Panama Canal

Panama Canal

How to view the Panama Canal

The Panama Canal – What time to visit?

A visit to Panama is incomplete without a trip to the incomparable Canal. It wad completed in 1910 by the USA following on from a failed attempt by the French who lost 22,000 men to malaria during the construction.

In my opinion the most enjoyable way to visit the canal is by having lunch at the wonderful Miraflores lock. We were told by a Panama Canal Pilot that the ships pass through the canal from Pacific to Atlantic in the mornings, from Atlantic to Pacific in the afternoons and in both directions in the night (I never did find out why).

The job of the Pilot is very interesting. (Although after 20 years in the same job our friend had lost a bit of enthusiasm. The Pilots board the ship and ‘take total control’ while it is traversing the Canal. They do not actually touch the ship’s controls but the captain has to perform every command they make to ensure that there are no accidents.

The Canal is 50 miles (80 kilometers) long and it takes 8 hours from end to end.

The Miraflores locks are near to Panama City and are the last (of two) locks on the Pacific side of the country. There is an impressive museum and viewing centre that details the history of the Panama Canal and the restaurant on the second floor. While we were there there were a comfortable number of people there to make an good expectant atmosphere without it feeling overcrowded.

Upon arrival we were told that entry to the visitors centre is free if lunch was taken in the restaurant. We were told that the next ship would arrive (or so we thought) at 15:00 in 1 hours time and we picked an outside table with an excellent view of the huge lock. The lunch itself could be taken as a la carte or an extensive buffet. We opted for the buffet and started with the salad, then devoured the main coast thinking that we would eat dessert after the ship has passed through the lock.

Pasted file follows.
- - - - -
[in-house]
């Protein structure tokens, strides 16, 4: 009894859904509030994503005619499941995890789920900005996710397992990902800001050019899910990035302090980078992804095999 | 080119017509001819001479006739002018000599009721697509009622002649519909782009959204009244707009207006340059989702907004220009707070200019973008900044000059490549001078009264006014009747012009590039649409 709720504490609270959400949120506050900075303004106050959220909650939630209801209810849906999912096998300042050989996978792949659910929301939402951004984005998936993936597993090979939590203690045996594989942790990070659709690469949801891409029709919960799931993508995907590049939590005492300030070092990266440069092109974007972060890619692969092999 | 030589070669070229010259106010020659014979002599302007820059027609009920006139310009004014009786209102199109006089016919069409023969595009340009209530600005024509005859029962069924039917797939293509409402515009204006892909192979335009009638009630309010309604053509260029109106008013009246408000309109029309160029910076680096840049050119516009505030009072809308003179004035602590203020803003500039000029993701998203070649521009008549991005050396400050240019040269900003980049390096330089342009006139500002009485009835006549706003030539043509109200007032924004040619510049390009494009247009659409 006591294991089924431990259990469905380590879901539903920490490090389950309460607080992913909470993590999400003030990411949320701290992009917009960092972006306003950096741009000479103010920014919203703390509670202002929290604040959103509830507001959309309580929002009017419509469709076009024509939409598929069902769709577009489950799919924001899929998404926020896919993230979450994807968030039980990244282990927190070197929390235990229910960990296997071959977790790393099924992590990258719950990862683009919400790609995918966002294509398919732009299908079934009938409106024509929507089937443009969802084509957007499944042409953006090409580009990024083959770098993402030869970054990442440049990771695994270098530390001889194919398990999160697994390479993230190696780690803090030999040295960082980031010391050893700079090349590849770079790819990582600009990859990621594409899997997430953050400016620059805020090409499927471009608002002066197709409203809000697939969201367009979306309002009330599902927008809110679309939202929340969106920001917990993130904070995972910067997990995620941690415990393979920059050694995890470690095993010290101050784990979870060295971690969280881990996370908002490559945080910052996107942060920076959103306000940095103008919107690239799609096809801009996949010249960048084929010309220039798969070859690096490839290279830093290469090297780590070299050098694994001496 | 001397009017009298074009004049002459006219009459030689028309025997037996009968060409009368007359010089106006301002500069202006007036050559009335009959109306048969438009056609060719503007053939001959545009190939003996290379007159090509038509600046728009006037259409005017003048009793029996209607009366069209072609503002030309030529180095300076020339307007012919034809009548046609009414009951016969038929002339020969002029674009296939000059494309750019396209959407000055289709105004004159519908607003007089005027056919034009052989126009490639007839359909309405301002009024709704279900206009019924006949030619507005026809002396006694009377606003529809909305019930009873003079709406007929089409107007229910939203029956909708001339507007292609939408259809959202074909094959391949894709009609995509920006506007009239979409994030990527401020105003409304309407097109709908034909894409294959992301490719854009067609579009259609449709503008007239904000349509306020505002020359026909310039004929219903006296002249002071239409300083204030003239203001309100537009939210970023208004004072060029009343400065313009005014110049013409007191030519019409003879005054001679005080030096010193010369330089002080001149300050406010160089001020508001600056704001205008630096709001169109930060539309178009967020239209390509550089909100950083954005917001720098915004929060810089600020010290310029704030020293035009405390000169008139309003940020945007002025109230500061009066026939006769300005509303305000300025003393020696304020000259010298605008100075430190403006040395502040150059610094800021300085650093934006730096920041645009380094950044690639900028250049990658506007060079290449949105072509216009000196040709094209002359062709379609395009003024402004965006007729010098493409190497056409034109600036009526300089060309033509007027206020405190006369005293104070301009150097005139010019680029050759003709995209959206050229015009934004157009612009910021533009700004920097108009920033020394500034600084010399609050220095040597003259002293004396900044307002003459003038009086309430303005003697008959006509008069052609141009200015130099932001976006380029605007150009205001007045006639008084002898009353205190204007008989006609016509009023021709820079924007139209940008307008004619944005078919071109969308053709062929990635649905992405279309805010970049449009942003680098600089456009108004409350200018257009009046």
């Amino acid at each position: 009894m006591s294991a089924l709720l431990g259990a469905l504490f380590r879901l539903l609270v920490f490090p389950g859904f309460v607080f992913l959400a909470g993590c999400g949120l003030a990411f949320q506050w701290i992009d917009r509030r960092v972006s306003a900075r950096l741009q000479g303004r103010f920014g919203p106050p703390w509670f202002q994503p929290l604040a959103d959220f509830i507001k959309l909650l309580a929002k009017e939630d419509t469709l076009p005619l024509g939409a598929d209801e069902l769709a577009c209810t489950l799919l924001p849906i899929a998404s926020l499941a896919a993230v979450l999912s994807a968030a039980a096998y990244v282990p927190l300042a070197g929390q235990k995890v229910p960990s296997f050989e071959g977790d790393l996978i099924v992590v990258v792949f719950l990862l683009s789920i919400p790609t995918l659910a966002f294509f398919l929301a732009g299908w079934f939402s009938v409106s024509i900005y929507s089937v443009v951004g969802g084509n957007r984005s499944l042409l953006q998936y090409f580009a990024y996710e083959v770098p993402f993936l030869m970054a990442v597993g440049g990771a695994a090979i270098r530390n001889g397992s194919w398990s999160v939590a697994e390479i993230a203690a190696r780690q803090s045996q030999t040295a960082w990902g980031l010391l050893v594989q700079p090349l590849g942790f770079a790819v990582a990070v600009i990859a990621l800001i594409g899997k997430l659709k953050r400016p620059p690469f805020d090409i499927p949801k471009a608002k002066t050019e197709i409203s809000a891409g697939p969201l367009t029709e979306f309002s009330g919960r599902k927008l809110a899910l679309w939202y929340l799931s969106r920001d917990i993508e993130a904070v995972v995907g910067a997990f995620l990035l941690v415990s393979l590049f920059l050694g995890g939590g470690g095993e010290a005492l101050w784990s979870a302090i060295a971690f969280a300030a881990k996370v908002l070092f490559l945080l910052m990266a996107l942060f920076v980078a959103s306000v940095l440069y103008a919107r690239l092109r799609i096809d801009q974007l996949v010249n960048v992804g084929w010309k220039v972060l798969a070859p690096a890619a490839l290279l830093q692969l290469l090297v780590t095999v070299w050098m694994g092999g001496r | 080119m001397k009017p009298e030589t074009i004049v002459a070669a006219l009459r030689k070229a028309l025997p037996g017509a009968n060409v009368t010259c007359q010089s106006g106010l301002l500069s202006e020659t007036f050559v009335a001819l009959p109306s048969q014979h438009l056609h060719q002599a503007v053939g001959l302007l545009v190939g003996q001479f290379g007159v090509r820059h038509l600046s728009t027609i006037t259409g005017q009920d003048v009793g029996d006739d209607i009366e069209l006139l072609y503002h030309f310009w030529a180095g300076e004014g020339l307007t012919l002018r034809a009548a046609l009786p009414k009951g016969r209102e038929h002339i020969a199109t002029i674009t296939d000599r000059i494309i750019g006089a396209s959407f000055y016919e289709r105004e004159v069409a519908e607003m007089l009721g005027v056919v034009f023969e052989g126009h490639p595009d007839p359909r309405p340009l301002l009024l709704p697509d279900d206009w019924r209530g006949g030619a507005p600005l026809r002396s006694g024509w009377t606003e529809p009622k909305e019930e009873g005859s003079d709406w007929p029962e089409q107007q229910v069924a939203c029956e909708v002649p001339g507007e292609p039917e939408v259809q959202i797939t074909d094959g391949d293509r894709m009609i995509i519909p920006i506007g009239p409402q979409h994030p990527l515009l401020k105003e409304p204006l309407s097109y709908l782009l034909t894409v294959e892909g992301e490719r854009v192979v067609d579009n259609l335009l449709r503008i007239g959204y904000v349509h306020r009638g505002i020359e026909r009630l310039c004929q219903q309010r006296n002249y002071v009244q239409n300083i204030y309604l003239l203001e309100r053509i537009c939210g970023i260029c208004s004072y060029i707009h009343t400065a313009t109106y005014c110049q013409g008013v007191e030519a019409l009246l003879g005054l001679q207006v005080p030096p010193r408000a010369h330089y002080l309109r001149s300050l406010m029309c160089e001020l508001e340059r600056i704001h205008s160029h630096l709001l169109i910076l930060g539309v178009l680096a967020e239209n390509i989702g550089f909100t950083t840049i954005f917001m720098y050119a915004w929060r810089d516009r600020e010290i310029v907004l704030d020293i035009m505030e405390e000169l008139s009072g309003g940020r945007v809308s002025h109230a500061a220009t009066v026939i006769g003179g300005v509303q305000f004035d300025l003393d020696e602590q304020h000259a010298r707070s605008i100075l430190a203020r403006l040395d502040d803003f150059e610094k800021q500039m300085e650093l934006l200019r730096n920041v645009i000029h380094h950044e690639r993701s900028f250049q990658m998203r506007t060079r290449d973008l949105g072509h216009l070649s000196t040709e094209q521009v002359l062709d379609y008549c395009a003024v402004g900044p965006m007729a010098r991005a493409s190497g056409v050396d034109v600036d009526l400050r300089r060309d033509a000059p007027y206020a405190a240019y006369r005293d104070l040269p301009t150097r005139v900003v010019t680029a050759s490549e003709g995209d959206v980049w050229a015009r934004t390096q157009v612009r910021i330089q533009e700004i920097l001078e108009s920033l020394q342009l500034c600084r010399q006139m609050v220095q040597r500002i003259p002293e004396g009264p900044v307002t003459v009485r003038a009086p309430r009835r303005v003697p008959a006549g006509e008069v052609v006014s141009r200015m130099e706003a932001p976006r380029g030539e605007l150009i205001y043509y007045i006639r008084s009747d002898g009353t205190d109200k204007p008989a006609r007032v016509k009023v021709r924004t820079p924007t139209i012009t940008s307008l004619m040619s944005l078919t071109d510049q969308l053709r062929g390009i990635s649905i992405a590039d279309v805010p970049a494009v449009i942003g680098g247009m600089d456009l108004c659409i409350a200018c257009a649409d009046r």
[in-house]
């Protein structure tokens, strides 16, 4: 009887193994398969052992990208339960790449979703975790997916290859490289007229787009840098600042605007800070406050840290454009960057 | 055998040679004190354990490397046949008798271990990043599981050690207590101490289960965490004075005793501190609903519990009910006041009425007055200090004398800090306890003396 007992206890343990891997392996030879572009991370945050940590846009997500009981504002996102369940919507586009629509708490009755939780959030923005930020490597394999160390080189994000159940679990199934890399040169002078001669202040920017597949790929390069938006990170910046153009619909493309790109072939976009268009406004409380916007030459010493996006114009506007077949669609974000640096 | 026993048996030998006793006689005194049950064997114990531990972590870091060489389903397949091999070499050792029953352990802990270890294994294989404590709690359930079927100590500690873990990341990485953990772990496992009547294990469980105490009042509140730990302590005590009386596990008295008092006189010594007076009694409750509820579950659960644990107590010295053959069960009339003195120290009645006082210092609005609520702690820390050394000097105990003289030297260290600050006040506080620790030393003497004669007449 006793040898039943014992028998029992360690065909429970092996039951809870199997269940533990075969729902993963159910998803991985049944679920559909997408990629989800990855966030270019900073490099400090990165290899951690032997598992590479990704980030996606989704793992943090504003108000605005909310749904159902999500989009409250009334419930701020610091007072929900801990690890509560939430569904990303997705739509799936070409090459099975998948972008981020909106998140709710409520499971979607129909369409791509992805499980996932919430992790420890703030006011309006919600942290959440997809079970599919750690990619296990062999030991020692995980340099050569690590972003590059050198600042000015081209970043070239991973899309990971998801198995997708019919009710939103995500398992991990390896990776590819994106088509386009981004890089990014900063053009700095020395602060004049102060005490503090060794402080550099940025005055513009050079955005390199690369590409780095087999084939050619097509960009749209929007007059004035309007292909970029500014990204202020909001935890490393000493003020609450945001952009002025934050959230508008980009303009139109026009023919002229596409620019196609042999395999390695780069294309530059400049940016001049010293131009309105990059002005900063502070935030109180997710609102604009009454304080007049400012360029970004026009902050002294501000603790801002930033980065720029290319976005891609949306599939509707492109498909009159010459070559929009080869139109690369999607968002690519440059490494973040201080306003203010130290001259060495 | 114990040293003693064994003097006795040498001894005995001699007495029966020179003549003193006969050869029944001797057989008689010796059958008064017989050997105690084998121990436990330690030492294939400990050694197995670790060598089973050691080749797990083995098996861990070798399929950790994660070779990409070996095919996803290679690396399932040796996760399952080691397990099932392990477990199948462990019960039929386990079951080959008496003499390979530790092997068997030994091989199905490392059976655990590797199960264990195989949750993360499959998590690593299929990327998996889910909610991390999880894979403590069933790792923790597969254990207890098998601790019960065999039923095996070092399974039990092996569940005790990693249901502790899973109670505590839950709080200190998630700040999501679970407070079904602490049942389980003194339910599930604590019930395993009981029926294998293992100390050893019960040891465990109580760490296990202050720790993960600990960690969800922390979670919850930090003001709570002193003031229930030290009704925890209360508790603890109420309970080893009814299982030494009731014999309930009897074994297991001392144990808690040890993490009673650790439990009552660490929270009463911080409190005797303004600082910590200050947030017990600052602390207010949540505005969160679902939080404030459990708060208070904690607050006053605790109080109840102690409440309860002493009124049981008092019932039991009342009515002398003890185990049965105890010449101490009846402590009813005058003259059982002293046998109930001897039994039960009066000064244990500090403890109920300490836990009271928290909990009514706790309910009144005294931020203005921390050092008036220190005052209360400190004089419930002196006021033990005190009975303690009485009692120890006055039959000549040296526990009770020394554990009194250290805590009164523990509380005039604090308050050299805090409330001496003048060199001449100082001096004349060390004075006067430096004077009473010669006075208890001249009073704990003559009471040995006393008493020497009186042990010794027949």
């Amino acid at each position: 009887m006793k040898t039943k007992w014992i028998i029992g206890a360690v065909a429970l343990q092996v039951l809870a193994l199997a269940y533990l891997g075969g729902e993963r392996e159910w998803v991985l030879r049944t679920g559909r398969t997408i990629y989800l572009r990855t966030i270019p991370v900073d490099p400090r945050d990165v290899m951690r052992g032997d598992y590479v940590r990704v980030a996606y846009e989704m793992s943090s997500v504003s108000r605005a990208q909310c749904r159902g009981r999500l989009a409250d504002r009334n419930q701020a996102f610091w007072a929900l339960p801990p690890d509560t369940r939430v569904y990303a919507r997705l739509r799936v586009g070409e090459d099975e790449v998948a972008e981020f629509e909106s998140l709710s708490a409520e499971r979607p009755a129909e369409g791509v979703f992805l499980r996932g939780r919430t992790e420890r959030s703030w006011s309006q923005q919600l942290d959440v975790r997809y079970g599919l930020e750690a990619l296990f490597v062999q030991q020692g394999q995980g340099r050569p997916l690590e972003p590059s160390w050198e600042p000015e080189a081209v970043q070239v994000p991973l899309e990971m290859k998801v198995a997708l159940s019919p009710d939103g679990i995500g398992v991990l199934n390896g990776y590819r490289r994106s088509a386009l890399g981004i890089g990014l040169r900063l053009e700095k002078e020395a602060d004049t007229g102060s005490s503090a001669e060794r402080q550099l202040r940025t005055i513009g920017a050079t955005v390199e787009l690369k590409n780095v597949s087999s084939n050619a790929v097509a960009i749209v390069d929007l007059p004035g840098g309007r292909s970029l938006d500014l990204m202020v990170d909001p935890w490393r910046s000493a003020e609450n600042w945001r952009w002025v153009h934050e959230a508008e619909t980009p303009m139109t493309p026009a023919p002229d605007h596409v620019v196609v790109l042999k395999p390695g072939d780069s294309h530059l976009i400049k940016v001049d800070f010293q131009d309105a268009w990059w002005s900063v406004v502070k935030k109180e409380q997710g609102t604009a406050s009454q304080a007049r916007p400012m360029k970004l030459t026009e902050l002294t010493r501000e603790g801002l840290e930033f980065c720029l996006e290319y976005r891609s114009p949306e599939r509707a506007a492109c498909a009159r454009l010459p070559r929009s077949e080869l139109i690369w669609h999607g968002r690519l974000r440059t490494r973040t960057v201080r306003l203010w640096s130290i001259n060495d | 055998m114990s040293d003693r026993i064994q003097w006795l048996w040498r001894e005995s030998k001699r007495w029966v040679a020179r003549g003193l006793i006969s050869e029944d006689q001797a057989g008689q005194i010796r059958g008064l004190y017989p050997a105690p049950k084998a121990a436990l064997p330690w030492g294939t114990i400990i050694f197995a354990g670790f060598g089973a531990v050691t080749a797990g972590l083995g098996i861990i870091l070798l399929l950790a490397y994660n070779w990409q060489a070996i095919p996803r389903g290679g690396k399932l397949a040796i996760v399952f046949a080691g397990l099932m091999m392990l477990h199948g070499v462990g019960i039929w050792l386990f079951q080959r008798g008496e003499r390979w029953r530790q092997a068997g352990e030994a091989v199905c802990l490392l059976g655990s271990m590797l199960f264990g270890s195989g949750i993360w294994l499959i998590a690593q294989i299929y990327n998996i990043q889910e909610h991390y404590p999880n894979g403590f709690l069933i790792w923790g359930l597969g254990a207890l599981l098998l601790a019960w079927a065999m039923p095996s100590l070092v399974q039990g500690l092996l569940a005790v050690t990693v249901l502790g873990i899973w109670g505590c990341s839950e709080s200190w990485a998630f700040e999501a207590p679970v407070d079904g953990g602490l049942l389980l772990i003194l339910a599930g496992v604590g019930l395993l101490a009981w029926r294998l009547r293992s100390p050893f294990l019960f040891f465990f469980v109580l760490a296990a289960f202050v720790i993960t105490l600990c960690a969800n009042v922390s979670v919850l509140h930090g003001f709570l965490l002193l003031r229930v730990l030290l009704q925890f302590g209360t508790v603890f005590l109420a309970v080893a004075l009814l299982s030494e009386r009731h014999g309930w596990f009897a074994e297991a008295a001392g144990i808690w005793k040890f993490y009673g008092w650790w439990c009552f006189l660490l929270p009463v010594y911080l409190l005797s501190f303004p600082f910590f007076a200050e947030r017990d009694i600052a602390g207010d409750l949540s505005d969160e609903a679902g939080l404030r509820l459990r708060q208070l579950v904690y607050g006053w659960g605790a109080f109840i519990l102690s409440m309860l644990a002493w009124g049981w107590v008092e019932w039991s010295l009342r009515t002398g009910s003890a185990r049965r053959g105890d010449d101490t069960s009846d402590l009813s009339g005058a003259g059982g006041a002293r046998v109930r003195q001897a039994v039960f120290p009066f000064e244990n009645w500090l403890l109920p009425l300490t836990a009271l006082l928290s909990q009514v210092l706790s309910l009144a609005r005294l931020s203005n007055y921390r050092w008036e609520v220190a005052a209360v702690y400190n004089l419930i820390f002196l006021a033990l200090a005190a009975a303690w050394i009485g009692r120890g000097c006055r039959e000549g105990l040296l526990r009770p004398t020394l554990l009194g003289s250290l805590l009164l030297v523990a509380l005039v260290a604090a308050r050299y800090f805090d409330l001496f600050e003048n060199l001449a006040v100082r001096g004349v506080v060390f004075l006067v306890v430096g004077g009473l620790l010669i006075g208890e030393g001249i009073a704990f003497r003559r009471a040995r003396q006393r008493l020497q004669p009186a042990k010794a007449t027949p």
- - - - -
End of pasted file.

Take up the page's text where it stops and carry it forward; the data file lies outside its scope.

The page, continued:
The excitement started to build at 4:45 as we prepared the camera and started looking in both directions (maybe there was a late running canal from the morning schedule?) but there was not a ship in sight. Our Spanish is not very good and we did not want to look stupid in front of the tourists and locals and made the executive decision to take deserts and order more wine at 15:30.

16:00 came and passed, a few people who must have seen the ships pass through the canal before left for the day.

At 16:30 there was some movement on the Atlantic side but a long way away – was this the promised ship? As the minutes crept by the cargo ship came fully into view moving at walking pace. 30 minutes later it reached the lock and was attached to 6 railway tugs (3 on each side) that would guide the vessel into place and keep it still while the water emptied from the lock to the level of the water in the next compartment.

The whole process of moving through the locks takes about 30 minutes per ship and just like London buses two more ships arrived soon afterwards to complete a very memorable afternoon. (By Paul)


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